Tag Archives: deeds

Volcanoes create new land, but who owns it?

The volcanic eruption that started on May 3rd on the big island of Hawaii is still ongoing. Tens of thousands of tons of molten rock have flowed into the Pacific Ocean, hardened, and created new land — terra firma.

It’s a process that’s been underway on the Big Island of Hawaii for over 5 million years. Foot by foot, yard by yard, and acre by acre, land takes the place of the sea. 5 new acres were added after a 2016 eruption. The 1960 Kapoho eruption added a whopping 500 acres to the island’s southeast tip.

Hawaii isn’t unique in this regard. In 2012, a brand-new 75-acre island sprang into existence, seemingly from nowhere, in the middle of the Red Sea, the result of an undersea shield volcano eruption. Wikipedia keeps a running database of new islands, though the list includes new land created by “volcanism, erosion, glacial retreat, or other mechanisms.”

This all got us thinking: Who owns the new land formed by a volcano? With no previous ownership history, and certainly no need for a title search, is it up for grabs?

Who owns new land created by a volcano?

According to a University of Hawaii at Manoa law professor who specializes in land use, it belongs to the state. These so-called “lava extensions” were the subject of a Supreme Court case in 1977 in which two residents sued the state over 7.9 acres of new land formed by a 1955 Kilauea eruption.

Though their deed (obviously) did not contain any description of the new land, because the deed preexisted the land, the two residents carried on as if the lava extension belonged to them. They planted trees and shrubs and even had part of it bulldozed. In the end, after a lengthy legal battle, the court decided that lava extensions would be for the “use and enjoyment of all the people.” Their reasoning is as follows:

“Rather than allowing only a few of the many lava victims the windfall of lava extensions, this court believes that equity and sound public policy demand that such land inure to the benefit of all the people of Hawaii, in whose behalf the government acts as trustee.”

A Real Estate Carol: Meet the Ghosts of Property Past, Present and Future

If you’re familiar with A Christmas Carol, you know that Ebenezer Scrooge finally found redemption with the help of the Ghosts of Christmas Past, Present, and Future. As a property buyer, or a real estate agent representing the interests of a purchaser, you must be guided by three property ghosts to ensure you are buying what you think you are buying: The Ghosts of Property Past (Title Search), Property Present (Inspection) and Property Future (Infrastructure, Zoning and Developments).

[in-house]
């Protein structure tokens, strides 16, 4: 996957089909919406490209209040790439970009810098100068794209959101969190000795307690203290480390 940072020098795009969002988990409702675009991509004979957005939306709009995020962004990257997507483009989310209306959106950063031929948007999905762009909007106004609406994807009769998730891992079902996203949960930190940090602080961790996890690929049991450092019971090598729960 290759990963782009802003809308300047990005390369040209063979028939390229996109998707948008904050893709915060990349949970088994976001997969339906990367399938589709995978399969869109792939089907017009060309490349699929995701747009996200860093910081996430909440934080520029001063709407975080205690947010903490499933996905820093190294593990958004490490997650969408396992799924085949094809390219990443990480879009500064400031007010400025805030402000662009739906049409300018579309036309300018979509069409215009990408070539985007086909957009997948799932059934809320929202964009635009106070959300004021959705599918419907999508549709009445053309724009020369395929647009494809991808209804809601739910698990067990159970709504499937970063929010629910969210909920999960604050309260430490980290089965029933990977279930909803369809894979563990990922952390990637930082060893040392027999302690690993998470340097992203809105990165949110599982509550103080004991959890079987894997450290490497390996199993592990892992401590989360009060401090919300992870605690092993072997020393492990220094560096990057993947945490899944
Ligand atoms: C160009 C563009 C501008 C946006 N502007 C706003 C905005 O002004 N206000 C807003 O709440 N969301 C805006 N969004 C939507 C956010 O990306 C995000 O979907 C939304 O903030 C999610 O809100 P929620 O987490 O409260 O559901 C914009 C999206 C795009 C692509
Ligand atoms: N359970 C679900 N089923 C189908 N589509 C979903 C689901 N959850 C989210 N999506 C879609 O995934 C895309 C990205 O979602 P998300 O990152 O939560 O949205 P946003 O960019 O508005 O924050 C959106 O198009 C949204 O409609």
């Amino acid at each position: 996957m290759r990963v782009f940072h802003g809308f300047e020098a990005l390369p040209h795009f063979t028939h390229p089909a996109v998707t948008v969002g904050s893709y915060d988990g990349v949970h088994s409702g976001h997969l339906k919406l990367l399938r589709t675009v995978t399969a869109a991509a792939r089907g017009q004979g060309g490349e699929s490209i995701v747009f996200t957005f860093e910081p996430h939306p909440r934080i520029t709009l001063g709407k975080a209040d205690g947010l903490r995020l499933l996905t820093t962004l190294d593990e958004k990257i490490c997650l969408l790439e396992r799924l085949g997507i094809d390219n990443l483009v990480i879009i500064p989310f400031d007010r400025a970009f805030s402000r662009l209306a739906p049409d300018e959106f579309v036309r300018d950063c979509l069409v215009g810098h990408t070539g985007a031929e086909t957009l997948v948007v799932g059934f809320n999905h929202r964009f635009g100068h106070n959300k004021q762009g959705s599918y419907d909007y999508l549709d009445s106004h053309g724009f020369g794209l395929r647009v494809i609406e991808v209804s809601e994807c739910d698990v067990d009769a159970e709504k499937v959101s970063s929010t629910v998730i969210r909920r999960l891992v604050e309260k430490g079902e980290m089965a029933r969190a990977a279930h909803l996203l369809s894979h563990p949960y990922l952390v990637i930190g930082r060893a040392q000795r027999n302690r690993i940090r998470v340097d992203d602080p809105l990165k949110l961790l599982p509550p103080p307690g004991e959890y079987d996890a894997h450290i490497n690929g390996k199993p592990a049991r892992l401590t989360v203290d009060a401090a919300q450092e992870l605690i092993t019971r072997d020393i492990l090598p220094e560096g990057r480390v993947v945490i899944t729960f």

The Ghost of Property Past

A property is more than a structure or a piece of land. It has had numerous owners stretching back decades or even centuries. Only with a careful review of the property records and a thorough title search can a purchaser know:

  • Whether A Third Party, Such As A Family Member Of The Seller Or A Previous Seller, Has A Claim To A Part Or The Entirety Of The Property
  • Whether A Bank Or Financing Company Has Placed A Lien On The Property For A Previous Owner’s Unpaid Debts
  • Whether Any Unknown Easements Restrict The Way The Property May Be Used Or Give Third Parties Access To Parts Of The Property
  • Whether A Prior Deed In The Chain Of Title Was Illegal Or Fraudulent
  • Whether A Filing Or Clerical Error In The Public Records Has Affected The Deed Or Survey Of The Home</li

The Ghost of Property Present

While issues in the distant past can affect the value of a property, so can issues in the present. Only with a thorough property inspection performed by a qualified property inspector can a purchaser discover:

  • Whether Additions Or Installations Were Completed Without Proper Permits Or Not To Code, Thereby Affecting Taxes, Usability, Insurance And The Overall Value
  • Whether The Property Is Encumbered With Any Environmental Hazards, Like Mold, Which Can Be Incredibly Costly To Remediate
  • Whether The Installation Age Of Major Systems Like Heating And Plumbing Will Cause Require Replacement (I.E., Major Investment)

The Ghost of Property Future

Just as your property has a long history stretching into distant decades, it also has a long future that will stretch decades into the future. To ensure that you will get out of your property what you are expecting (to start a business, to raise a family, etc.) you must understand what the surrounding area will look like in five, ten and twenty year’s time.

For example, a new highway may enhance the value of nearby commercial properties while reducing the value of nearby residential properties. Only by researching government infrastructure and development plans, which are often located in government planning offices or City Hall, can a purchaser understand:

  • Whether The Likely Uses Of Any Adjacent Or Nearby Vacant Lots Will Negatively Or Positively Impact Their Investment
  • Whether Any Nearby Zone Changes Or Conditional Use Permits Have Been Issued, And If So How These Would Affect The Value Of Their Property
  • Whether Any Government Infrastructure Projects, Such As A New Highway Or A New Train Stop, Will Hurt Or Harm Their Investment
  • Whether The Surrounding Area Is Evolving Into A More Commercial Or Residential Area
  • Whether New Development Is Occurring In The Area, And What Type

Protect Your Investment with Punctual Abstract

Any property transaction carries risk. Those risks lurk in the background like ghosts. In that sense, you could call us ghostbusters. Punctual Abstract is a trusted partner when accurate verification of a seller’s right to ownership, claims, defects and other rights on a property are required. To learn more about our services, visit our homepage today.